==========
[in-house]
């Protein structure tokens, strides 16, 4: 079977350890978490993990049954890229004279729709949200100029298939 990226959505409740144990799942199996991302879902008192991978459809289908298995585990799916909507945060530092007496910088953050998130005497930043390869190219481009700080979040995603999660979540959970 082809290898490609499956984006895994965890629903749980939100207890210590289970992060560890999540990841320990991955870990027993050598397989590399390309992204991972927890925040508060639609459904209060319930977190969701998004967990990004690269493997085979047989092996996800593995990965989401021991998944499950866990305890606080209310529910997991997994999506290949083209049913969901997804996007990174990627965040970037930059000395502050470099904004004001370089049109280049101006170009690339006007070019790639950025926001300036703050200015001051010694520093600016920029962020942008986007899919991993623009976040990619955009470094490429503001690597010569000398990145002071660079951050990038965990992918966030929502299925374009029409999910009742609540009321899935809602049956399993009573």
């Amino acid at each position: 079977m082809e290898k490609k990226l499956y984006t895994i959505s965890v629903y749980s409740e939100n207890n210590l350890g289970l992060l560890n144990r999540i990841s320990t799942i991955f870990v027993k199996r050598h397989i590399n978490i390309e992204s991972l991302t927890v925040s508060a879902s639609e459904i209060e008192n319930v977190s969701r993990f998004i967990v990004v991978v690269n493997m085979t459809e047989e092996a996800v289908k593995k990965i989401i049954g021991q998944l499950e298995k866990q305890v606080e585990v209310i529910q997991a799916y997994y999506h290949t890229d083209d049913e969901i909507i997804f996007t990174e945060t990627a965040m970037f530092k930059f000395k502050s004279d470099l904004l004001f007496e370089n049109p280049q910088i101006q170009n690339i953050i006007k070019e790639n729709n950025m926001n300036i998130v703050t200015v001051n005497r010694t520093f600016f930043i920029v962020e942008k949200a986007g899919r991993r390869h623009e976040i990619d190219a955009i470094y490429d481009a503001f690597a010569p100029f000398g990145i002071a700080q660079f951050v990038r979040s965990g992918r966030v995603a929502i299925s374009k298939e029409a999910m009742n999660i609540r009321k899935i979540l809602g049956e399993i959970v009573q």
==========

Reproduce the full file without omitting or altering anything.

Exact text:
[in-house]
């Protein structure tokens, strides 16, 4: 079977350890978490993990049954890229004279729709949200100029298939 990226959505409740144990799942199996991302879902008192991978459809289908298995585990799916909507945060530092007496910088953050998130005497930043390869190219481009700080979040995603999660979540959970 082809290898490609499956984006895994965890629903749980939100207890210590289970992060560890999540990841320990991955870990027993050598397989590399390309992204991972927890925040508060639609459904209060319930977190969701998004967990990004690269493997085979047989092996996800593995990965989401021991998944499950866990305890606080209310529910997991997994999506290949083209049913969901997804996007990174990627965040970037930059000395502050470099904004004001370089049109280049101006170009690339006007070019790639950025926001300036703050200015001051010694520093600016920029962020942008986007899919991993623009976040990619955009470094490429503001690597010569000398990145002071660079951050990038965990992918966030929502299925374009029409999910009742609540009321899935809602049956399993009573």
């Amino acid at each position: 079977m082809e290898k490609k990226l499956y984006t895994i959505s965890v629903y749980s409740e939100n207890n210590l350890g289970l992060l560890n144990r999540i990841s320990t799942i991955f870990v027993k199996r050598h397989i590399n978490i390309e992204s991972l991302t927890v925040s508060a879902s639609e459904i209060e008192n319930v977190s969701r993990f998004i967990v990004v991978v690269n493997m085979t459809e047989e092996a996800v289908k593995k990965i989401i049954g021991q998944l499950e298995k866990q305890v606080e585990v209310i529910q997991a799916y997994y999506h290949t890229d083209d049913e969901i909507i997804f996007t990174e945060t990627a965040m970037f530092k930059f000395k502050s004279d470099l904004l004001f007496e370089n049109p280049q910088i101006q170009n690339i953050i006007k070019e790639n729709n950025m926001n300036i998130v703050t200015v001051n005497r010694t520093f600016f930043i920029v962020e942008k949200a986007g899919r991993r390869h623009e976040i990619d190219a955009i470094y490429d481009a503001f690597a010569p100029f000398g990145i002071a700080q660079f951050v990038r979040s965990g992918r966030v995603a929502i299925s374009k298939e029409a999910m009742n999660i609540r009321k899935i979540l809602g049956e399993i959970v009573q």